Jun 14
richard graham replied to richard graham's discussion mouth breathing
"I still use humidity but less of it. It seems to be working OK.."
Jun 14
ZolliStar replied to richard graham's discussion mouth breathing
"I rarely use the humidifier. I think it's less necessary during the summer when there is humidity.   I also switch between my mouth device and the APAP.  I like each for different reasons. Not sure with which I sleep better, though.…"
May 21

Seniors: New Medicare Rule Makes It Impossible For Oral Appliance For Sleep Apnea To Be Covered

Medicare started covering oral appliances for sleep apnea in January, 2011 if certain conditions were met. These conditions included a face-to-face meeting with a doctor who prescribed a sleep study, a Medicare approved oral appliance, etc.

I met the conditions in 2011, and my regular dentist made the device. I self-filed to Medicare, and, after 6 months, Medicare finally paid. A close relative of mine met the conditions in mid-2012, and his dentist made the appliance. He self-filed, and after many months, Medicare paid him.

We had to self-file, because dentists do not accept Medicare, and Medicare did not pay for dental procedures until it started covering for oral appliances.

My wife recently met all the conditions, but Medicare informed me that a rule had recently changed, and he was required to read the new rule to me. This new rule is what makes it impossible (or, almost so) for an oral appliance to be covered.

This is the new rule: Dentists must be the ones to file for payment. To do so, a dentist must apply to Medicare to be a "Medicare Durable Medical Equipment (DME) Supplier". The agent told me Medicare does not have a list of dentists who are DME suppliers, and I will have to call around. I had no luck after many calls, so I wrote to one of sites that supply expert answers for a fee. Below is the response from the expert what explains the reality of the situation:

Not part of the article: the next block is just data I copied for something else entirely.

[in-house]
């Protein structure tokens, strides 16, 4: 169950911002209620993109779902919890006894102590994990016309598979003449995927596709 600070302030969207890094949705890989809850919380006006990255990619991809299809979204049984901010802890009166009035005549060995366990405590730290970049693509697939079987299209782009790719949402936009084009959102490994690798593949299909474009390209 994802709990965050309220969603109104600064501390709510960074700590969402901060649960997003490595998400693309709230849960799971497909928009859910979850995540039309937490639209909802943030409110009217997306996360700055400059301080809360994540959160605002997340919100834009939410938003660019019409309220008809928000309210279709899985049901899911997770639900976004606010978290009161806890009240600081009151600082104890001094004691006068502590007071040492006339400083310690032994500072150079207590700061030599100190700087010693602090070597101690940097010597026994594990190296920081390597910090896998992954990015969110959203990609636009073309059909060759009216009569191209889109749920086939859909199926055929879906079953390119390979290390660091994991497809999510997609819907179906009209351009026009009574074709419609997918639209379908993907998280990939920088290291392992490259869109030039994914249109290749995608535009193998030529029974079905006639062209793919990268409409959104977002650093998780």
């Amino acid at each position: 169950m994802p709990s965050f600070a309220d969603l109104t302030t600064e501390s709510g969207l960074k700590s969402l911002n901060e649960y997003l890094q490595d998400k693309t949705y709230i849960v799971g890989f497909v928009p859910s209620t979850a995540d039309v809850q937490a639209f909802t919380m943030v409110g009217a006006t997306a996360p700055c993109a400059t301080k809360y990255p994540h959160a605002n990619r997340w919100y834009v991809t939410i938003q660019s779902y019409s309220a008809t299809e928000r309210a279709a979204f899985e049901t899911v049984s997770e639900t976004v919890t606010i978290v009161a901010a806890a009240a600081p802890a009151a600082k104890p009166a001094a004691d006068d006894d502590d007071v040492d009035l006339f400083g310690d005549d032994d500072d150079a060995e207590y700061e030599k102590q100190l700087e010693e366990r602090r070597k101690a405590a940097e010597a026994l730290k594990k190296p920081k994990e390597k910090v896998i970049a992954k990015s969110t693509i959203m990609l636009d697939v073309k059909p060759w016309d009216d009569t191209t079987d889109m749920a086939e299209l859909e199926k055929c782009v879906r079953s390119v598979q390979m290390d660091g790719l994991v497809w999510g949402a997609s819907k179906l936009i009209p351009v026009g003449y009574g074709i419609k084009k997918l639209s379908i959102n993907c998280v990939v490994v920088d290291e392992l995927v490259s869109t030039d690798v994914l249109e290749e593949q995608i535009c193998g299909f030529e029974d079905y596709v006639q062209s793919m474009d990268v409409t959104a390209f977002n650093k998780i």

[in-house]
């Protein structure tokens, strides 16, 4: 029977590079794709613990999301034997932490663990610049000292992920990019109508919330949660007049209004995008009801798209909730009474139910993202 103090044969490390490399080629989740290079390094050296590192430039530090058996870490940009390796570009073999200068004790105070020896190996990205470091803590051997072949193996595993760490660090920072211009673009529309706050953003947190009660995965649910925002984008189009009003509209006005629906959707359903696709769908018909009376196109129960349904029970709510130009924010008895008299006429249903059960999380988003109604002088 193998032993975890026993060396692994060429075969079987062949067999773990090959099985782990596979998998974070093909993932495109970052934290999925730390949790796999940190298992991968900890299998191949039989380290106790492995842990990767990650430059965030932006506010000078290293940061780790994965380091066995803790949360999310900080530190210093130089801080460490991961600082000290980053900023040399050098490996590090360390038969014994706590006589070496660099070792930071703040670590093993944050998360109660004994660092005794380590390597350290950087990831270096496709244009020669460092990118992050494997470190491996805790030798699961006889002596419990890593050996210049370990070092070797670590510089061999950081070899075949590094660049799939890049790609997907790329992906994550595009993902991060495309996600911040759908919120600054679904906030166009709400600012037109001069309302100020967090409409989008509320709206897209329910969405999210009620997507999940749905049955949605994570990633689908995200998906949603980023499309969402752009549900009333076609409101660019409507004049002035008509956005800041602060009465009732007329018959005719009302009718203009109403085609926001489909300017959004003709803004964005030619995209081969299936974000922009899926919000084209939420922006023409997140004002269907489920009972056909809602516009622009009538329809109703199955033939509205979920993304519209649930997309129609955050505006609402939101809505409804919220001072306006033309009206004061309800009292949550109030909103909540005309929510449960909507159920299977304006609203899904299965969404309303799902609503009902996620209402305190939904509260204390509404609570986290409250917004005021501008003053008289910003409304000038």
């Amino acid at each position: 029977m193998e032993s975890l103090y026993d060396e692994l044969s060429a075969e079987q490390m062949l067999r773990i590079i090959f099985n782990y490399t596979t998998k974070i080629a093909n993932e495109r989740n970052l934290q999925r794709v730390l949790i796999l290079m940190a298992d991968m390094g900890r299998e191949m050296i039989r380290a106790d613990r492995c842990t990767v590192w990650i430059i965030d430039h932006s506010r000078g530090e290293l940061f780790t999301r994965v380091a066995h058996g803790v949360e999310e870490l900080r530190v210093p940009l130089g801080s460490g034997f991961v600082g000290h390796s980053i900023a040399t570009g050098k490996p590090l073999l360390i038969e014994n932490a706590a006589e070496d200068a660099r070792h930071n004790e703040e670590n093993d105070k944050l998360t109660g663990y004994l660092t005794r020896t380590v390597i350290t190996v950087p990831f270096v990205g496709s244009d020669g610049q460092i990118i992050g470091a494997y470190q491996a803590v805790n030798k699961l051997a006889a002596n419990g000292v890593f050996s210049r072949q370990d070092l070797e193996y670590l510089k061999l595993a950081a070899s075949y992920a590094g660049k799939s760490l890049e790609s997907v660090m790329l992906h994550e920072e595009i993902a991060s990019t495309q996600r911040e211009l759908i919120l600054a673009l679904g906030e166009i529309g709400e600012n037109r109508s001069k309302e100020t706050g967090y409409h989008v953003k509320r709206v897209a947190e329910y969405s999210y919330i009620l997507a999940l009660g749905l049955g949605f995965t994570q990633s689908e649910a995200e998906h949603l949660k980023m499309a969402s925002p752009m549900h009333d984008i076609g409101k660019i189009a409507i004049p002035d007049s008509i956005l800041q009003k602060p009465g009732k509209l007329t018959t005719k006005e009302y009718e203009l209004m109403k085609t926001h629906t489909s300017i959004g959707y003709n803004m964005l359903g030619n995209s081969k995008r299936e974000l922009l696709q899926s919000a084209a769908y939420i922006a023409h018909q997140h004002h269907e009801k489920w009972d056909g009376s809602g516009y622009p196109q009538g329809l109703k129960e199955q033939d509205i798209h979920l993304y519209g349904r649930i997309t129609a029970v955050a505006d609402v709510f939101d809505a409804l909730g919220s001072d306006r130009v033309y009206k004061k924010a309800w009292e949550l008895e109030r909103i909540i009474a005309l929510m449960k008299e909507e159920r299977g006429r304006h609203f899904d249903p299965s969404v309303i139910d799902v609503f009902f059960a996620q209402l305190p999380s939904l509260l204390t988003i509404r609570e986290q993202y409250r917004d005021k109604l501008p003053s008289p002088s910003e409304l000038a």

Expert:  Mark Bornfeld, DDS replied 1 day ago.

Hello-- I'm Mark Bornfeld, DDS. Welcome, and thank you for putting your trust in me!

 "Your search for a dentist registered as a "Medicare Durable Medical Equipment (DME) Supplier" is almost certainly doomed to be futile. This is because registration as a Medicare supplier brings a dentist under the significant and onerous burden of compliance with a wide list of Federal regulations. Although it makes sense and seems self-evident that bringing dental service under the Medicare program is the right thing to do, dentists as a rule are grateful that we are not bound by Medicare regulations. And because the provision of oral sleep appliances is such a relatively small aspect of clinical dental care, there would be almost no incentive to assume the burden of Medicare regulation."

 

It is reasonable to conclude that Medicare knows this and has deliberately put up a blockade to keep Seniors from being covered in order to save money. Or, a scheme to force dentists to join. 

 

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Mindful that Medicare was going to cut benefits as a result of ObamaCare (and its associated costs), I started pursuing getting a dental device in the summer of 2013. My dentist is Barry Chase, DDS located in Long Island, New York with an office in New York City. (I've seen him at both locations.)

I now use a device and alternate between it and my APAP. The device is great for travel: it fits in my handbag!

I will notice a downside, however: I think the jaw advancement has had a slightly negative effect. I often feel enough pain near the ear area when I use my APAP that I have to switch back to the mouth device in the middle of the night. I suspect the ear pain has been caused by a misalignment of my jaw courtesy of the device.

A few notes about getting a device:

1.  I was evaluated by Steven Y. Park, M.D. for a device. Some do not have appropriate mouth and throat structures to benefit from the use of a MAD (Mandible Advancement Device) but, fortunately, I do. Dr. Park was able to assess this via examination.

2.  I suspect (and will return to the dentist to check on this) that use of the device has slightly altered my bite. (I already mentioned the pain problem that I believe may have been caused by a slight misalignment.) If I'm right on these two counts, this is Not Good.

Still, overall I am pleased with the MAD. This is the case even though I am very pleased with my APAP and have no problems using it. Indeed, I feel a certain comfort just from "strapping up" with my mask, chin strap, et cetera for the night. I think this is because I know I'll be rewarded with a good night of sleep!

I hope this helps.

need  to claim grandfather rights

and say this is not what i sign up for and challenge their decision

by claiming grandfather rights